Community Blight Solutions focuses on understanding, solving, and eliminating blight. Prominent solutions currently include promotion of the organization's SecureView product and the Slavic Village Recovery Project, which aims to align demolition and rehabilitation to eradicate blight one block at a time and fosters corporate volunteerism amid the area's for-profit partners. The project is also focused on gaining access to a critical mass of real estate owned properties and those that are abandoned with the intention of either demolition or rehabilitation.
 
Dave’s Supermarkets
Dave’s Supermarkets' portfolio of stores sells products that match the profile of the communities they serve while their employees and customer base reflect Cleveland’s diverse population. Asian, Hispanic, African American and Caucasian residents all feel at home at Dave’s Supermarket. Dave’s has provided significant financial support in the form of food donations to community organizations, churches, and neighborhood groups. The local chain employs over 1,000 people in 14 stores, providing health care and retirement benefits to hard-working Cleveland residents.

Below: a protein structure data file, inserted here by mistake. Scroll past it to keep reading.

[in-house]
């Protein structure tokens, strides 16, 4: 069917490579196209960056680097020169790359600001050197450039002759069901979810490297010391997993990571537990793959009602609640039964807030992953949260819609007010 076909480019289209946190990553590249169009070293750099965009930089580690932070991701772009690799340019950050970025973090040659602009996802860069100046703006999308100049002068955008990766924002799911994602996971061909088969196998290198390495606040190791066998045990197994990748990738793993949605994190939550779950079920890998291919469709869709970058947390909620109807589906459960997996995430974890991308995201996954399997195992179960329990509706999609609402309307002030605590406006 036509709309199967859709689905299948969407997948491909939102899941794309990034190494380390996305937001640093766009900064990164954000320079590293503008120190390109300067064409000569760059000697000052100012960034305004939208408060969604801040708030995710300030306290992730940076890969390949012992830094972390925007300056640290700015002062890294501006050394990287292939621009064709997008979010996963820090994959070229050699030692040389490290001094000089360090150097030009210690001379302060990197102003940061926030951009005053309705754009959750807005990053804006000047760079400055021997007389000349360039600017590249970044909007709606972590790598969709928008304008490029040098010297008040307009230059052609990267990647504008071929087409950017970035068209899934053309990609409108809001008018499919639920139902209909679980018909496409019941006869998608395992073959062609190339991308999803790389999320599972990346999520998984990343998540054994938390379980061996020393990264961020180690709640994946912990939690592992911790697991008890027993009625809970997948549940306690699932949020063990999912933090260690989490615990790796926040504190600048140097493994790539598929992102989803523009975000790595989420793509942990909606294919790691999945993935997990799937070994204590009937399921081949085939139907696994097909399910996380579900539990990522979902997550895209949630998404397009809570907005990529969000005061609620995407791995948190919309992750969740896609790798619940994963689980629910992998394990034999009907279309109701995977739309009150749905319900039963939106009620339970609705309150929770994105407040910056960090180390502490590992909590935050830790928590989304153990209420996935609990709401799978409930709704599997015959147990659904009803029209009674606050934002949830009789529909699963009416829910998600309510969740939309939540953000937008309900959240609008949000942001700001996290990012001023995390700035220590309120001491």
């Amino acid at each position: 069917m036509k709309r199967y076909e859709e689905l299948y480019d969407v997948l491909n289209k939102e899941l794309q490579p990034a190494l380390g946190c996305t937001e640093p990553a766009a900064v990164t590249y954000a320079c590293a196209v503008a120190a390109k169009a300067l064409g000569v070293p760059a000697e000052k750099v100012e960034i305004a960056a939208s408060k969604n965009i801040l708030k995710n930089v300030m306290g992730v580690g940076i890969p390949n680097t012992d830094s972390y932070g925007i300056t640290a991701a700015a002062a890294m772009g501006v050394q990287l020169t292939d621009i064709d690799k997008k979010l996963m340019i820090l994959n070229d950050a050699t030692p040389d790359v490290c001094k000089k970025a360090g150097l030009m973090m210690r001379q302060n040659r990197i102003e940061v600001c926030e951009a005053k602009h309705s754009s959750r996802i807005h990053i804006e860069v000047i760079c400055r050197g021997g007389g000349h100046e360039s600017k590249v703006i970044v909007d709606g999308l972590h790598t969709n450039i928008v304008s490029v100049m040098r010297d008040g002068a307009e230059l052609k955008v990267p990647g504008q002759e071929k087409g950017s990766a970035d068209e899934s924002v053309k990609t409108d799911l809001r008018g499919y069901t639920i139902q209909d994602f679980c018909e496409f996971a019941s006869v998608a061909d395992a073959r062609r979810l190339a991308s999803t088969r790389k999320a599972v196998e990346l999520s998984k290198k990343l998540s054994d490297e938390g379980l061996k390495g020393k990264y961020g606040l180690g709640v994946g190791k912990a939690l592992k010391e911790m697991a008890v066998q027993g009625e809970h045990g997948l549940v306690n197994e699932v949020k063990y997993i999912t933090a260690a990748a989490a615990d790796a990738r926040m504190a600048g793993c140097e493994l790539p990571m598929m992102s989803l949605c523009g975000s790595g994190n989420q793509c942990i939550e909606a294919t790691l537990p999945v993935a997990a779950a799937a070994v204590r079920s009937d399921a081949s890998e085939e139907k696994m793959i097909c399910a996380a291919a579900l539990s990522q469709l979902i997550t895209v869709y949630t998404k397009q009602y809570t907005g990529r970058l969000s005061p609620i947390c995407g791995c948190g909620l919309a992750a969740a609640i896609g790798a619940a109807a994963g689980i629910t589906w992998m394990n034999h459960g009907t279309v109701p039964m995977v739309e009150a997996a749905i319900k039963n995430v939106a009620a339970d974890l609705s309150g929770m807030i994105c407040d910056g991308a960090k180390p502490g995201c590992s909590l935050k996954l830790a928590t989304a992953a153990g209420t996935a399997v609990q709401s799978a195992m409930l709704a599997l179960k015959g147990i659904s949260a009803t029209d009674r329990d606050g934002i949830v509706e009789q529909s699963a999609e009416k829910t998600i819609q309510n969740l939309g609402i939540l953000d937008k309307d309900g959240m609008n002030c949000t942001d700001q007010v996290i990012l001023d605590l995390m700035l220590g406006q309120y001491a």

PNC Bank
PNC was the lead sponsor of UCI’s summer concert series, Wade Oval Wednesdays – WOW! - a free weekly concert that draws up to 5,000 attendees. In addition, PNC supported UCI’s Clean and Safe Ambassador program expansion from seasonal to year-round with twice as many staff.  Additionally, PNC supported the creation and development of a children’s map and activity book to complement UCI’s newest education initiative, Circle Walk, a 40-point interpretive program set to launch in May 2016.